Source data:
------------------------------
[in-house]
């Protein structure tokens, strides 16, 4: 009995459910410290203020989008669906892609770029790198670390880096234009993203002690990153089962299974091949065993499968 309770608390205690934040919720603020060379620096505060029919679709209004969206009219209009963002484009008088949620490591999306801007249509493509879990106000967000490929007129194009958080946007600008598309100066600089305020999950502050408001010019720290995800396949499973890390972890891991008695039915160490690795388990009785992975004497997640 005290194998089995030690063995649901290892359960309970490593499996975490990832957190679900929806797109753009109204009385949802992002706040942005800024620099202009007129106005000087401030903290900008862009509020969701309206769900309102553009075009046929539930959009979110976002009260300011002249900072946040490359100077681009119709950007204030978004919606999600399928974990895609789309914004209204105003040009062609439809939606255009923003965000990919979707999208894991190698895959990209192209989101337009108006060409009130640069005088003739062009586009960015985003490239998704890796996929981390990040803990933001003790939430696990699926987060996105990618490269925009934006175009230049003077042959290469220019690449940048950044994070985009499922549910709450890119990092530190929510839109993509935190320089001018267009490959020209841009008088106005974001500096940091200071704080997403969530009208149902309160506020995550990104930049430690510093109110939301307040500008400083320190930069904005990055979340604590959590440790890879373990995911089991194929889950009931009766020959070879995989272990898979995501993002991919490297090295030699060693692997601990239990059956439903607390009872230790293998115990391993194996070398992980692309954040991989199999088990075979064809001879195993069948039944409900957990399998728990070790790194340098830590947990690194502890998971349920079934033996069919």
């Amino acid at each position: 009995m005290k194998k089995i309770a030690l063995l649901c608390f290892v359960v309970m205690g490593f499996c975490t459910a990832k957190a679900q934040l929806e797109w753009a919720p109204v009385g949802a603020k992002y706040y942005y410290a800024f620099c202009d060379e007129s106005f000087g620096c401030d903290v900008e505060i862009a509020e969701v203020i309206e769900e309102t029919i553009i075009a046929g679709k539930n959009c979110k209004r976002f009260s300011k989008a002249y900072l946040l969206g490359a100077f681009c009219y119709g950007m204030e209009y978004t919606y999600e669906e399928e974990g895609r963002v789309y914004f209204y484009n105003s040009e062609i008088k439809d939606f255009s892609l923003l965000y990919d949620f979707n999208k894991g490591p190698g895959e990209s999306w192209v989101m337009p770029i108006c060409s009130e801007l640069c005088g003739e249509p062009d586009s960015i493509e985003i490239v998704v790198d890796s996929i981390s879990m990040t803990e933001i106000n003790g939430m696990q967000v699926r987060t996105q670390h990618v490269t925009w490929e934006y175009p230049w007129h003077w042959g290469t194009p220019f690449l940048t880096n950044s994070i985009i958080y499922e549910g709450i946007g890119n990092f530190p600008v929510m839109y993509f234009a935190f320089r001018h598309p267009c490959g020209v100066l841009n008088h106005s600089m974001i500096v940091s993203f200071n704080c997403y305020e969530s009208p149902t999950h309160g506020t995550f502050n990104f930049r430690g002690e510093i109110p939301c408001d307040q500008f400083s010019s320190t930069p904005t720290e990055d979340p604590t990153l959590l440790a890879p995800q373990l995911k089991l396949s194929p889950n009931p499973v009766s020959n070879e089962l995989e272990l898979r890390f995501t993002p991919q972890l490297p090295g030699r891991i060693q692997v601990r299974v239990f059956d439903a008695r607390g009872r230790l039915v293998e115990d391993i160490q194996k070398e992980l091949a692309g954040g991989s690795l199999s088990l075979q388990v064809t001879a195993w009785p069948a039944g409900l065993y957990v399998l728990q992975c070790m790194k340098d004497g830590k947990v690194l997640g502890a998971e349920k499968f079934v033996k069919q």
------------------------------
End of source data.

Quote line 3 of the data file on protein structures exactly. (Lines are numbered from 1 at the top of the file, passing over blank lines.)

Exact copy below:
């Amino acid at each position: 009995m005290k194998k089995i309770a030690l063995l649901c608390f290892v359960v309970m205690g490593f499996c975490t459910a990832k957190a679900q934040l929806e797109w753009a919720p109204v009385g949802a603020k992002y706040y942005y410290a800024f620099c202009d060379e007129s106005f000087g620096c401030d903290v900008e505060i862009a509020e969701v203020i309206e769900e309102t029919i553009i075009a046929g679709k539930n959009c979110k209004r976002f009260s300011k989008a002249y900072l946040l969206g490359a100077f681009c009219y119709g950007m204030e209009y978004t919606y999600e669906e399928e974990g895609r963002v789309y914004f209204y484009n105003s040009e062609i008088k439809d939606f255009s892609l923003l965000y990919d949620f979707n999208k894991g490591p190698g895959e990209s999306w192209v989101m337009p770029i108006c060409s009130e801007l640069c005088g003739e249509p062009d586009s960015i493509e985003i490239v998704v790198d890796s996929i981390s879990m990040t803990e933001i106000n003790g939430m696990q967000v699926r987060t996105q670390h990618v490269t925009w490929e934006y175009p230049w007129h003077w042959g290469t194009p220019f690449l940048t880096n950044s994070i985009i958080y499922e549910g709450i946007g890119n990092f530190p600008v929510m839109y993509f234009a935190f320089r001018h598309p267009c490959g020209v100066l841009n008088h106005s600089m974001i500096v940091s993203f200071n704080c997403y305020e969530s009208p149902t999950h309160g506020t995550f502050n990104f930049r430690g002690e510093i109110p939301c408001d307040q500008f400083s010019s320190t930069p904005t720290e990055d979340p604590t990153l959590l440790a890879p995800q373990l995911k089991l396949s194929p889950n009931p499973v009766s020959n070879e089962l995989e272990l898979r890390f995501t993002p991919q972890l490297p090295g030699r891991i060693q692997v601990r299974v239990f059956d439903a008695r607390g009872r230790l039915v293998e115990d391993i160490q194996k070398e992980l091949a692309g954040g991989s690795l199999s088990l075979q388990v064809t001879a195993w009785p069948a039944g409900l065993y957990v399998l728990q992975c070790m790194k340098d004497g830590k947990v690194l997640g502890a998971e349920k499968f079934v033996k069919q």